Study Shows Caffeine Consumption During Pregnancy Reduces Birthweight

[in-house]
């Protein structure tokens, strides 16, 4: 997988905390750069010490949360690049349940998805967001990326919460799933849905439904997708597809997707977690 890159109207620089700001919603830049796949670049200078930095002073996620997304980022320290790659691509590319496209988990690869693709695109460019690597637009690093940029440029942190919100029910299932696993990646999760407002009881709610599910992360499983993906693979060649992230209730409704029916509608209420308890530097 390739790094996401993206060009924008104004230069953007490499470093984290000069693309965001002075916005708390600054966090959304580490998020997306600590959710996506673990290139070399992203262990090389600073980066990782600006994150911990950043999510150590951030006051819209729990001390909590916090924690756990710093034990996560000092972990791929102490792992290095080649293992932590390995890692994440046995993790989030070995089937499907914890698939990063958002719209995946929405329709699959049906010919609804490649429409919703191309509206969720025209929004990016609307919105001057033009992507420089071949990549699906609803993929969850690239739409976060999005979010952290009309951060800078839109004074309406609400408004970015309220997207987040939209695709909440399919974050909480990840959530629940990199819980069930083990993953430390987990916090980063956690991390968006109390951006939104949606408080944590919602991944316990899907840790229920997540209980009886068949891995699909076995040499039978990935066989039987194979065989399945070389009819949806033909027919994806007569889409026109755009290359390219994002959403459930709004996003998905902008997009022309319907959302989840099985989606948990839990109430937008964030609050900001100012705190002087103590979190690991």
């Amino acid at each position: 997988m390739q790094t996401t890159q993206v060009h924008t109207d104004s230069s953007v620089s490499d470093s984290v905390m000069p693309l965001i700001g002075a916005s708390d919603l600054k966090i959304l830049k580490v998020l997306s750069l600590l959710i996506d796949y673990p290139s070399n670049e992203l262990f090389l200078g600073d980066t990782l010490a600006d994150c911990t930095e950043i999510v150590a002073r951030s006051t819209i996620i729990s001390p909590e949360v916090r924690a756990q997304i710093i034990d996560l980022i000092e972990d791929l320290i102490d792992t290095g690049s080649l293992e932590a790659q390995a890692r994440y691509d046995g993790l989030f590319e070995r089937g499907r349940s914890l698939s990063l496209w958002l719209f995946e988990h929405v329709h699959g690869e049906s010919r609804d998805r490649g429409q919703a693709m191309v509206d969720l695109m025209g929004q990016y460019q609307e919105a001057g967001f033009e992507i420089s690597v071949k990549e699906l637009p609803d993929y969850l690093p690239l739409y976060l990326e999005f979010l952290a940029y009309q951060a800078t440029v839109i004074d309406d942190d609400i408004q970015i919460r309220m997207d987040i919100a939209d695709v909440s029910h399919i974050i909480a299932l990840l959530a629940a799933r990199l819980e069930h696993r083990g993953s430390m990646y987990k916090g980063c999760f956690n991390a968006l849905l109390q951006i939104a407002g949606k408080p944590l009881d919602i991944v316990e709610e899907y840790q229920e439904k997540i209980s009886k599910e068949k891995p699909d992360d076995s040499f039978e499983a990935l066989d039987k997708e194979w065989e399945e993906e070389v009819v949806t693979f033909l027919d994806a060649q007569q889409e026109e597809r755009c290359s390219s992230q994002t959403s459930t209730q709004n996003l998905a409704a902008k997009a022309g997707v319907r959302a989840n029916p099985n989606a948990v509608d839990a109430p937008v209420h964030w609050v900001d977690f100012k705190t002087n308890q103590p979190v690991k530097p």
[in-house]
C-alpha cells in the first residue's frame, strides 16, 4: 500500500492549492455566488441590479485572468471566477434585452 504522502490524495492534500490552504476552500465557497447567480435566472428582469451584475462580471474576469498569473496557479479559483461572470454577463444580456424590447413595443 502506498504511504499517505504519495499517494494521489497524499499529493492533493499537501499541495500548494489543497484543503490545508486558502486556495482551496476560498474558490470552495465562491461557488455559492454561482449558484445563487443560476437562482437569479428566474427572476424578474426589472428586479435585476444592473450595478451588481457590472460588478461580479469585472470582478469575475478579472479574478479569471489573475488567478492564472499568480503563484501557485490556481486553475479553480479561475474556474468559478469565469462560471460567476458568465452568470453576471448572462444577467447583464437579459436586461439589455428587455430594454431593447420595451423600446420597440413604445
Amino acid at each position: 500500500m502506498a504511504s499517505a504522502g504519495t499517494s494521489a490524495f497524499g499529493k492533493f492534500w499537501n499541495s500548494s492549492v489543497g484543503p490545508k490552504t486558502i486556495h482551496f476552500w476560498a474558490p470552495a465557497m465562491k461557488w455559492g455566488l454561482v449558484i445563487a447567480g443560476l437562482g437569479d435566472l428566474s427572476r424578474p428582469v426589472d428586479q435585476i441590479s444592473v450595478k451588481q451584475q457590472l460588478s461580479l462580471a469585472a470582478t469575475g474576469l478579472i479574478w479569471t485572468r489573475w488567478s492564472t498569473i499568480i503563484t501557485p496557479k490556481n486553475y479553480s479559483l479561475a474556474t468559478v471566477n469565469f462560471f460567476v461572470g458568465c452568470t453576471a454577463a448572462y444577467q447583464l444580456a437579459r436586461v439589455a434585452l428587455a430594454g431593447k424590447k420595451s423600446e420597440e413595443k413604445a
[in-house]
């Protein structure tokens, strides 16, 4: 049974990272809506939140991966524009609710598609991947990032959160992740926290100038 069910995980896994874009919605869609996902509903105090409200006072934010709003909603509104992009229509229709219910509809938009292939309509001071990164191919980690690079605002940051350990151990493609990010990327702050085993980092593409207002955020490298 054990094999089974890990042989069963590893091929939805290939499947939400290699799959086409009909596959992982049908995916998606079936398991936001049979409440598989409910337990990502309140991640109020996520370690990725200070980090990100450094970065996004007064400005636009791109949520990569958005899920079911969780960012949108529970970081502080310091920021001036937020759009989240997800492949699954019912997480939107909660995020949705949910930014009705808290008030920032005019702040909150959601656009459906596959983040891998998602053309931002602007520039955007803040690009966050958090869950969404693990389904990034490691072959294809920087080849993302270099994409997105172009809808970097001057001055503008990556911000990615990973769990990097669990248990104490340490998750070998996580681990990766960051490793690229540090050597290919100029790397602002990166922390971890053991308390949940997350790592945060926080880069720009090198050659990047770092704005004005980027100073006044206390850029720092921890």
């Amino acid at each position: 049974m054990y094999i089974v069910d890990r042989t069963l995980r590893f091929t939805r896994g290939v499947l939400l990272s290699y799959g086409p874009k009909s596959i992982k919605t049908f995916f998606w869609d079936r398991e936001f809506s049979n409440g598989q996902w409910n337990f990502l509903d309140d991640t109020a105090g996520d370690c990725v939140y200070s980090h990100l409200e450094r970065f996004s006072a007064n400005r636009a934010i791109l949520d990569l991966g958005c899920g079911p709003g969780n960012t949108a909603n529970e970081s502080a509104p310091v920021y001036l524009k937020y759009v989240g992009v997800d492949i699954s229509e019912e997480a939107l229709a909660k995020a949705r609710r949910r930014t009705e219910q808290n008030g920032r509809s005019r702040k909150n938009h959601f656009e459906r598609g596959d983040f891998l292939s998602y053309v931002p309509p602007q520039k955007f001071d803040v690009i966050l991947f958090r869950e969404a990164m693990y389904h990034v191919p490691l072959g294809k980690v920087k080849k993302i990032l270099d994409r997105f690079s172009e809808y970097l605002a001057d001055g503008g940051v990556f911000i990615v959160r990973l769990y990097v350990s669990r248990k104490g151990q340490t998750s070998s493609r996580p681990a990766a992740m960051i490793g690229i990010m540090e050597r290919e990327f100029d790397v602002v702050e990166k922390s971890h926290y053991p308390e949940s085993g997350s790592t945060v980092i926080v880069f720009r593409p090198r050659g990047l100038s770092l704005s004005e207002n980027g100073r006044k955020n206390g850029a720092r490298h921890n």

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How much caffeine is it safe for pregnant women to consume? In the roughly 40 years of systematic research on this topic, the answer has shifted: The established guideline is to Keep your intake below 300 milligrams a day, the figure recommended by the World Health Organization. This is around two 12-ounce cups of coffee. The emerging general evaluation is more conservative: Be safe and make that 200 milligrams, avoid coffee but still enjoy the many health benefits of tea. The new advice is: Avoid both tea and coffee as much as you can. A trigger for the tightening of limits is a University College of Dublin report confirming earlier findings that even small amounts of caffeine lead to a reduction in the birthweight of babies and to smaller head circumference. The difference between high and low caffeine consumption is 6 ounces in newborn weight. Every 100 milligrams increase in intake in the first trimester is associated with a 2.5-ounce reduction in birthweight. The relationship is causal. In addition, it is independent of source: coffee and tea have an equivalent effect. It is unclear as to how much of a health risk this poses. There doesn’t seem to be a direct association between caffeine and miscarriage, heart defects, or other congenital health problems. That said, the figures bear consideration. (See Coffee & Caffeine During Pregnancy for a detailed summary of research.) Normal “gestational” weight is defined as 5.5 pounds to just under 9 pounds. About 10 percent of newborns fall below this range. The six-ounce high-low caffeine weight gap translates to 4 to 7 percent of normal and 15 percent of low-weight births. The finding is not new in and of itself. A 1994 study reported on the caffeine-weight link, based on a review of more than 200 research articles. The discussion equates caffeine and coffee, with no mention anywhere of tea. In 2008, the UK National Health Service cut its recommended level of “moderate” intake from 300 to 200 milligrams, citing the weight issue as one of the main reasons. The new 2018 study looked at almost 1,000 cases in Ireland, where tea drinking is higher than that of coffee. Half of the mothers drank tea and 40 percent drank coffee—the reverse of most countries. The striking new finding was that it made no difference whatsoever: caffeine is caffeine. It attributed the weight results to restricted blood flow in the placenta. The primary author of the report, Ling Wei-Chan, adds that caffeine passes into the placenta readily but clears more slowly as pregnancy progresses, accumulating in the fetal tissues. This leads to faster heart rates and risk of arrythmia. It reduces nutritional flows into the brain. Commentators point out that the general population tends to associate caffeine with coffee—not tea—and underestimates daily consumption through sodas, chocolate, etc. There is a consensus that the 200/300 milligram limits are arbitrary and little more than convenient suggestions. One expert usefully summarizes the relevant studies: “The message to women I would prefer would be ‘the less the better.’ Then they can decide for themselves.” Sources: Reuters: Caffeine in tea, coffee may be equally risky to fetus 11/22/18 American Journal of Clinical Nutrition: Caffeine linked to low weight babies, 10/19/18